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Author Topic: Preview build of our new client (only for the adventurous!)  (Read 1931 times)
allbitcoin
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June 21, 2011, 02:04:10 AM
 #21

I don't, it's available so I read it.  I provide comments on it.  I participate in the community that is an open source project.  Could you hide malicious code in plain sight?  Sure.  Would the project see the light of day when said malicious code was discovered by someone with knowledge and the time to read the code?  Nope.  I'll use an open source project over a closed source one in a heart beat for that reason.  The likelihood something is hidden, and undiscovered, is much lower.

I am not sure what you mean about the project seeing the light of day, though I commend you for actually working your way through the code. You represent a tiny minority of computer users however and AllBitcoin is clearly not for you. OSS has many fantastic properties and I'm a big supporter of it. Many eyeballs on the code are great for security and bug finding. However OSS does not imply trust. For your amusement I recommend you check out some of the code presented here: http://underhanded.xcott.com/

Most of us trust banks, OS vendors, video game developers, etc. enough to use their closed source software. I would prefer for it to be open sourced too, but that would not influence my level of trust in these organizations.

Bitcoins have helped expose how lax our security has been and if we want it to succeed, we have a lot of work ahead of us.

And how did Bitcoins expose lax security?  Because users had trojans?  Because a site got hacked?  What does any of that have to do with Bitcoins?  We don't need new banks because someone hacked a bank.

I meant it in the sense that prior to Bitcoins, most losses due to compromised computers could generally be reversed. Bitcoins give us irreversible transactions and a store of wealth sitting directly on our hard drives. We're not quite ready for this in terms of both social and software engineering but I'm sure we'll figure it out.

AllBitcoin (http://allbitcoin.com)
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Rob P.
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June 21, 2011, 07:23:55 PM
 #22

We'll just have to agree to disagree on these points, I'm not going to allow the thread to digress into point/counter-point.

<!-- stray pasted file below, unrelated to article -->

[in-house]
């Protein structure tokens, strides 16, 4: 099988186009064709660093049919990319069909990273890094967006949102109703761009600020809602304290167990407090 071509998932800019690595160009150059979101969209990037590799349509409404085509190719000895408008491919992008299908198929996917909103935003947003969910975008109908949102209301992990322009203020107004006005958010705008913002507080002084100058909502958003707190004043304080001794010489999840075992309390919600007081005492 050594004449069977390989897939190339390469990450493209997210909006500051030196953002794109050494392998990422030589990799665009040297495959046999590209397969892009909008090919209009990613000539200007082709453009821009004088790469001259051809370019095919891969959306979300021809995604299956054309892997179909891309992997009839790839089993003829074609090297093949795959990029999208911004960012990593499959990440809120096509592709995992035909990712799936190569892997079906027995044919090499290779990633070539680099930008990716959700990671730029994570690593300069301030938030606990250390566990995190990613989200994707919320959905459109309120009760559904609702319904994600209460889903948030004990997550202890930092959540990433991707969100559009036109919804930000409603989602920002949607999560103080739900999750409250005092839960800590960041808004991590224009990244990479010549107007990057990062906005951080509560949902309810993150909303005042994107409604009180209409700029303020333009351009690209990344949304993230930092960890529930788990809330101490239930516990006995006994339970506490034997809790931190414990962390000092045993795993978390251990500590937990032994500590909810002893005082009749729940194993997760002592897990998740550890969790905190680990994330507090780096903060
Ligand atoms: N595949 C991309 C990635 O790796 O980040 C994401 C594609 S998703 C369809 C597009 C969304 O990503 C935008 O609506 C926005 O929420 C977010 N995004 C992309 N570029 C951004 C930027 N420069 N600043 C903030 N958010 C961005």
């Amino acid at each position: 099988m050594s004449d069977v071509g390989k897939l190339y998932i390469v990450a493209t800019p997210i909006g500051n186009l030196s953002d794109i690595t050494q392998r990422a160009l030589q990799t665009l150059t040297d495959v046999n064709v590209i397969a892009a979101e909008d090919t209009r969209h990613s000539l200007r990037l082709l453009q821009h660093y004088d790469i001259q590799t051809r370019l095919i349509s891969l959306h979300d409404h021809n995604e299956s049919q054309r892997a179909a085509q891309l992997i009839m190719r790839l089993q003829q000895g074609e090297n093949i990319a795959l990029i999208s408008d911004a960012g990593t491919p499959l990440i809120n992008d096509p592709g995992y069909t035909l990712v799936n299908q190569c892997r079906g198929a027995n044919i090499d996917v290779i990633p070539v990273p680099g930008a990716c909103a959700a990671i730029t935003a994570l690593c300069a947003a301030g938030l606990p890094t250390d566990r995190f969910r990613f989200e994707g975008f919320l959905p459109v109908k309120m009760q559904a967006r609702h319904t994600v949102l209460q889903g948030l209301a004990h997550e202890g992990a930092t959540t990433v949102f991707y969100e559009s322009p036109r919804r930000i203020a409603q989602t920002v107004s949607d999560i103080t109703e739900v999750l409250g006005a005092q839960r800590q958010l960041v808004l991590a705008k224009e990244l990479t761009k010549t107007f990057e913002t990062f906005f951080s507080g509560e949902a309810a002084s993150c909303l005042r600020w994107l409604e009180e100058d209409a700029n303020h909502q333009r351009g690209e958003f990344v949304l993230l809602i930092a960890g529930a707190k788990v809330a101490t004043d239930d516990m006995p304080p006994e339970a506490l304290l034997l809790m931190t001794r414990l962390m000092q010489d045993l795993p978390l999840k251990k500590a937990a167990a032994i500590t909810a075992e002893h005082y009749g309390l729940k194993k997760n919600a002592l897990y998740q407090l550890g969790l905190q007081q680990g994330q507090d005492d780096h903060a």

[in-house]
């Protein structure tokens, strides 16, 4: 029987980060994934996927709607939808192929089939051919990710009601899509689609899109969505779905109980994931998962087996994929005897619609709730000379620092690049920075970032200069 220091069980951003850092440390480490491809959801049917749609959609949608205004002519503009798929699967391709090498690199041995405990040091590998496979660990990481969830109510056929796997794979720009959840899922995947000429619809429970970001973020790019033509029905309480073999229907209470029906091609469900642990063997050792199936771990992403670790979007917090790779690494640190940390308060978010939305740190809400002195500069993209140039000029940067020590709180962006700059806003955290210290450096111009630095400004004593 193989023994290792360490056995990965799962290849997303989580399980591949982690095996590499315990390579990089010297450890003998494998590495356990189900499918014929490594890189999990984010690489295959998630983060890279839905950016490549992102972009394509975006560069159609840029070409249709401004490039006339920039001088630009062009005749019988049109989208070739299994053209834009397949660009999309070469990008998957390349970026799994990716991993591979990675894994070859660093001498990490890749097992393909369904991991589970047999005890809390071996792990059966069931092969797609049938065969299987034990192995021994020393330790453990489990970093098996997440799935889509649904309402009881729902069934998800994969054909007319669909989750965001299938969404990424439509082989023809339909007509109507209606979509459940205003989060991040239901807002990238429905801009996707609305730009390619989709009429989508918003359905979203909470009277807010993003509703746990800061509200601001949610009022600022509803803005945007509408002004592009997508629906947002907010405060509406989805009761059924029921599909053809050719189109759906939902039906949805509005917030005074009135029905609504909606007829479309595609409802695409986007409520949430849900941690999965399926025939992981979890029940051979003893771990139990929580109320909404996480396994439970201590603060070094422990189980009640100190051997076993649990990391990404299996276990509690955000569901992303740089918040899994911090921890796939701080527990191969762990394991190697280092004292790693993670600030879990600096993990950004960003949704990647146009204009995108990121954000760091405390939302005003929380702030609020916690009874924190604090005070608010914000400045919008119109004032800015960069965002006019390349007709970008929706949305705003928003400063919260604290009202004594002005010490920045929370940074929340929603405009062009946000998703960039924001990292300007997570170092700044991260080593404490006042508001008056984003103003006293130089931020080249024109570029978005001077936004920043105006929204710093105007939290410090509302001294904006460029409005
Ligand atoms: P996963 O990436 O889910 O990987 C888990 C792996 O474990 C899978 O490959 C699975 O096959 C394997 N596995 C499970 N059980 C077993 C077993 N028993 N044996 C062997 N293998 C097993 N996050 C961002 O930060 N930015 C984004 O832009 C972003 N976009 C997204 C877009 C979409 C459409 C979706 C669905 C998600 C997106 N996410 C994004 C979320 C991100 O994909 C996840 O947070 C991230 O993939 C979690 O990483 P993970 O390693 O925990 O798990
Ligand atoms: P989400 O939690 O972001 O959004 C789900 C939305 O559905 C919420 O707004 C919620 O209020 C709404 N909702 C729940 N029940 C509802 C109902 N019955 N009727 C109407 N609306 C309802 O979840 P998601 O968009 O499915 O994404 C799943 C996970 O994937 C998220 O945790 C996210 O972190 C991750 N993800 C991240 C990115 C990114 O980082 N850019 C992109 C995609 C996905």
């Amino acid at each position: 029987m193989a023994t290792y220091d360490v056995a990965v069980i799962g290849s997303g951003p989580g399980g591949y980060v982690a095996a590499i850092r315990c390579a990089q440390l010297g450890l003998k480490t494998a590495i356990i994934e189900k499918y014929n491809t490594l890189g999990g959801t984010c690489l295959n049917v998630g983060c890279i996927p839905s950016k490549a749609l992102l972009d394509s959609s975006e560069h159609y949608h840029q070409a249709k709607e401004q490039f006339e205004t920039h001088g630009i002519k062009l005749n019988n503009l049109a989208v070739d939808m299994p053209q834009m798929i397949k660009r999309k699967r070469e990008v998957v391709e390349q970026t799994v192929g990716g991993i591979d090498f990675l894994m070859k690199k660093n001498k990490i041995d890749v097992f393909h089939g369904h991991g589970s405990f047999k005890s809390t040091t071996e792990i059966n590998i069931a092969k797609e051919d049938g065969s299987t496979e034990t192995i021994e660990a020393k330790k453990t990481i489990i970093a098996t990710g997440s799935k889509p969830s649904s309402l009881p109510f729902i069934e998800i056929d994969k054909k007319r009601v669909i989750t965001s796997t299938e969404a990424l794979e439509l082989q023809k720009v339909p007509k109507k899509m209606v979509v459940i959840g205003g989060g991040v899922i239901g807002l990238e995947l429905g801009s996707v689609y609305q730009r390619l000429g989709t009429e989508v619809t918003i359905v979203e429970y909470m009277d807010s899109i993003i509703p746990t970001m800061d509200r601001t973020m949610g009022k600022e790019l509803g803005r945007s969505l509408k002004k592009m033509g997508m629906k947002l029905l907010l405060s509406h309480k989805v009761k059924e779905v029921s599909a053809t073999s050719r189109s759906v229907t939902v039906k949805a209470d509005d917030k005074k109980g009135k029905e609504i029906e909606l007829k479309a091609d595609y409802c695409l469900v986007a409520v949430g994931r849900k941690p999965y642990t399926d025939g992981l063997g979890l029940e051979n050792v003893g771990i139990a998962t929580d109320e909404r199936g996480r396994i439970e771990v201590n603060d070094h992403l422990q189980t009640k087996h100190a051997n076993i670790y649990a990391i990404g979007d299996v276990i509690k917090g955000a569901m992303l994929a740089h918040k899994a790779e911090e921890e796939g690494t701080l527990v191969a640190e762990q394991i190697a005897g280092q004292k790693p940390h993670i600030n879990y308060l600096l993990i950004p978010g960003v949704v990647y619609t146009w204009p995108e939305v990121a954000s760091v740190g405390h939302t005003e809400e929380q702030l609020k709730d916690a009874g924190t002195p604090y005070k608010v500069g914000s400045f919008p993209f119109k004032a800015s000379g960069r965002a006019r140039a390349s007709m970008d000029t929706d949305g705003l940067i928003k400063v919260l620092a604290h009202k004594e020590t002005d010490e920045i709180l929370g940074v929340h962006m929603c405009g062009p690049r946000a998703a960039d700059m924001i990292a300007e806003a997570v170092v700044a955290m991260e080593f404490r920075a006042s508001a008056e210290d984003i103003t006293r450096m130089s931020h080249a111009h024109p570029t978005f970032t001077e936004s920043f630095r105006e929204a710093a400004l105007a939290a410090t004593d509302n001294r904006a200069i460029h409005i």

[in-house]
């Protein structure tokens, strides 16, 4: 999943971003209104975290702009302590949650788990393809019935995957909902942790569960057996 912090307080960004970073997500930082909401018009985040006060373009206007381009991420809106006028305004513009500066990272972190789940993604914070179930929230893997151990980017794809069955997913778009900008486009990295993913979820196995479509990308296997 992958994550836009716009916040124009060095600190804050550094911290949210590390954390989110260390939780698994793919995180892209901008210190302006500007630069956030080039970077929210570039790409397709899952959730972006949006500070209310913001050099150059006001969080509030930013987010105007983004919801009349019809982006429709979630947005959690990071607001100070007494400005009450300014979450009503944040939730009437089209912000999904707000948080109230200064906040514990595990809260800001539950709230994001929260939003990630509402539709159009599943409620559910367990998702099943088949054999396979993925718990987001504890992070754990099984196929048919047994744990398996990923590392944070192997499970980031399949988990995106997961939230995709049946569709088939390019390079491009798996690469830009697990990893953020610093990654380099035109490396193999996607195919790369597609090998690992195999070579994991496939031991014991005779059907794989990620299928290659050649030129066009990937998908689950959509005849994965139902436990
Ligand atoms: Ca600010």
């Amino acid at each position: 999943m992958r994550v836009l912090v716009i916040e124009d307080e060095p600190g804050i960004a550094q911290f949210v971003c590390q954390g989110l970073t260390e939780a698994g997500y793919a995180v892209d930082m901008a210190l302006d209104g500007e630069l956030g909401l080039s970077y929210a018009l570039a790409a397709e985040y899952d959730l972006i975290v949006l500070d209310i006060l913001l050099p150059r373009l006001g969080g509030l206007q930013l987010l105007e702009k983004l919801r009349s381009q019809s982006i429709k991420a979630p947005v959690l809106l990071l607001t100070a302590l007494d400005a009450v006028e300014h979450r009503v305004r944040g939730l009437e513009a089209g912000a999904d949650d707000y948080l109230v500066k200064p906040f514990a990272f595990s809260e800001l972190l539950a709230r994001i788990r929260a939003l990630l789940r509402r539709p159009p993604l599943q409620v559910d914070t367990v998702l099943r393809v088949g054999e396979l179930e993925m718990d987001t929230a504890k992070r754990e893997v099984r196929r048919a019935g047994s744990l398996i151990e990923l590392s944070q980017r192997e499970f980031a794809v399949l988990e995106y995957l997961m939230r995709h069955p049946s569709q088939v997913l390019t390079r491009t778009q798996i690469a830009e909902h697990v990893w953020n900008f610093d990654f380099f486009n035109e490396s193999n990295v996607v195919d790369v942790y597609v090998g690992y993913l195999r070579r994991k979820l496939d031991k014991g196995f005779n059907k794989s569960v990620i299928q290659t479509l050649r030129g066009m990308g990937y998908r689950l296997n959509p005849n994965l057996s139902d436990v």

I wish you well in your endeavor, I just won't be using it.

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June 21, 2011, 09:23:41 PM
 #23

I strongly think what you are doing is great, I have the following advice.

If your app managed everything other than a user's private keys, and outsourced all signing and key management operations to a DLL whose source you're willing to release (and where users could replace it with a DLL of their own), then I think most people's objections would be calmed.

The level of abstraction this open-source DLL might support: the DLL should support being asked what private keys it holds (DLL returns the public keys), and the DLL should support being asked to sign a transaction (where the cleartext and hash of the transaction is passed to the DLL so it can confirm with the user if that's OK).  The DLL should be relied upon to create new keypairs as well.  The DLL may not necessarily have access to the private keys, or might have to get a decryption key from the user "on the fly" in the form of a password prompt.

Ideally, one should be able to create a plug-in DLL that, for example, initiates a signing operation on a smart card or hardware wallet, if that user desired.

Companies claiming they got hacked and lost your coins sounds like fraud so perfect it could be called fashionable.  I never believe them.  If I ever experience the misfortune of a real intrusion, I declare I have been honest about the way I have managed the keys in Casascius Coins.  I maintain no ability to recover or reproduce the keys, not even under limitless duress or total intrusion.  Remember that trusting strangers with your coins without any recourse is, as a matter of principle, not a best practice.  Don't keep coins online. Use paper wallets instead.
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